US welcomes Syria-Lebanon breakthrough
The US welcomes the decision by the both sides to open diplomatic relations but says Damascus needs to take "concrete actions to end its destabilizing tactics in the region."world Updated: Jul 13, 2008 02:58 IST
The United States welcomed the decision on Saturday by Lebanon and Syria to open diplomatic relations but said Damascus needs to take "concrete actions to end its destabilizing tactics in the region."
"We continue to support the establishment of good relations between Lebanon and Syria on the basis of mutual respect (and) we join with France in reiterating the commitment to a sovereign and independent Lebanon," Rob McInturff, a State Department spokesman, told AFP.
But he added that Washington will "continue to limit our diplomatic engagement unless Syria takes concrete actions to end its destabilizing tactics in the region."
Lebanon and Syria said Saturday that they had agreed to establish diplomatic relations, opening embassies in each others' capitals for the first time since their independence from colonial rule.
The State Department said Syria was "showing it is eager to engage with the international community."
McInturff said the United States and other Lebanon watchers "were waiting for a signal that the Syrians are ready to renounce their sponsorship of terrorism, to do more to end the flow of foreign fighters into Iraq, to expel the leadership of Palestinian terrorist groups, and to end human rights violations."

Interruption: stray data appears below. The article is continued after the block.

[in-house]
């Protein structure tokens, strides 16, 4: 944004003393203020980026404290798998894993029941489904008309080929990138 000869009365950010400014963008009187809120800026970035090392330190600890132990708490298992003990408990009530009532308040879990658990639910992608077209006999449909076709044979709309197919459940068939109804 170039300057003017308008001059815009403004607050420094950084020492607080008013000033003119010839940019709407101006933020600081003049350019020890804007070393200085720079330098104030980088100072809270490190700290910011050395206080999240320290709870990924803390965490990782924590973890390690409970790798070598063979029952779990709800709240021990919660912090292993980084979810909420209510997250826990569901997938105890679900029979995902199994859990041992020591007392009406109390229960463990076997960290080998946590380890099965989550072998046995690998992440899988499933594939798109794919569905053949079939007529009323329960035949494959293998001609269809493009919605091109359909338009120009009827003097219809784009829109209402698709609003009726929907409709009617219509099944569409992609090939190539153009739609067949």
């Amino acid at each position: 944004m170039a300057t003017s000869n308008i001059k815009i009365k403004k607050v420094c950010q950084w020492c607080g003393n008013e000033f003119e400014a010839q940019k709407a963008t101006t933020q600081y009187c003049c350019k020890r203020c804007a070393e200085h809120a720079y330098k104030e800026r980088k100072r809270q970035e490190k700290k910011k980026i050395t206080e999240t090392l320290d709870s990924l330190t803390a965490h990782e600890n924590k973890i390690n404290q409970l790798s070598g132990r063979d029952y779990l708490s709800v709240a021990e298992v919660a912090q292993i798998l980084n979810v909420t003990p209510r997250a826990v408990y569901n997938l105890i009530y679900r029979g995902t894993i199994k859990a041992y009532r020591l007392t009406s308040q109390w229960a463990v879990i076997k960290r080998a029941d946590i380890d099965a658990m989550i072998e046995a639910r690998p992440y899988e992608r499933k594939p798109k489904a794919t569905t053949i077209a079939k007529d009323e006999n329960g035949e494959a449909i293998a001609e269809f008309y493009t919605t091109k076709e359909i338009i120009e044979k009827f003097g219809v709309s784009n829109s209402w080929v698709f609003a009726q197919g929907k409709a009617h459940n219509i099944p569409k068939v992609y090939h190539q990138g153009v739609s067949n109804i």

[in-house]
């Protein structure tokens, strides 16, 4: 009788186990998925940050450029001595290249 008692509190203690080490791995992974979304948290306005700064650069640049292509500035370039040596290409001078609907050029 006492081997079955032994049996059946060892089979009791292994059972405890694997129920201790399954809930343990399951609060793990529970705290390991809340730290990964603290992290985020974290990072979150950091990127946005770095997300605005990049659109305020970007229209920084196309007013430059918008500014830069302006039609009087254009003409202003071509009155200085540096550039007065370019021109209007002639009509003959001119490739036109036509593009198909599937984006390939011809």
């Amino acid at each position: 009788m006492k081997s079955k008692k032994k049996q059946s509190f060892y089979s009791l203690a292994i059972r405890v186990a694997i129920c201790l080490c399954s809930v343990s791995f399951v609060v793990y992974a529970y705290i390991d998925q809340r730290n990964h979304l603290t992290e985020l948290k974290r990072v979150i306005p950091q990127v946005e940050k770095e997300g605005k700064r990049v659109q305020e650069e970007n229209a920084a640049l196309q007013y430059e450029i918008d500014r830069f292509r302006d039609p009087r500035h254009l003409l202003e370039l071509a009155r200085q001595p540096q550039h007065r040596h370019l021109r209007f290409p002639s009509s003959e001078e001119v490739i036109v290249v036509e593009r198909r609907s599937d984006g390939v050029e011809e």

Washington continues to blacklist Syria as a state sponsor of terrorism.
French President Nicolas Sarkozy announced the landmark decision following talks with Syrian President Bashar al-Assad and Lebanese President Michel Sleiman, whose election in May ended a drawn-out political crisis in Lebanon.
Presidents Assad and Sleiman confirmed the news at a joint press conference later on Saturday.
Lebanon announced a 30-member national unity government on Friday tasked with resolving the country's worst political crisis since a 1975-1990 civil war.
Syria, the former powerbroker in Lebanon, withdrew its troops in 2005 in the aftermath of the assassination of former Lebanese premier Rafiq Hariri, ending a military presence of nearly three decades.
Syria was widely blamed for the killing but denies involvement.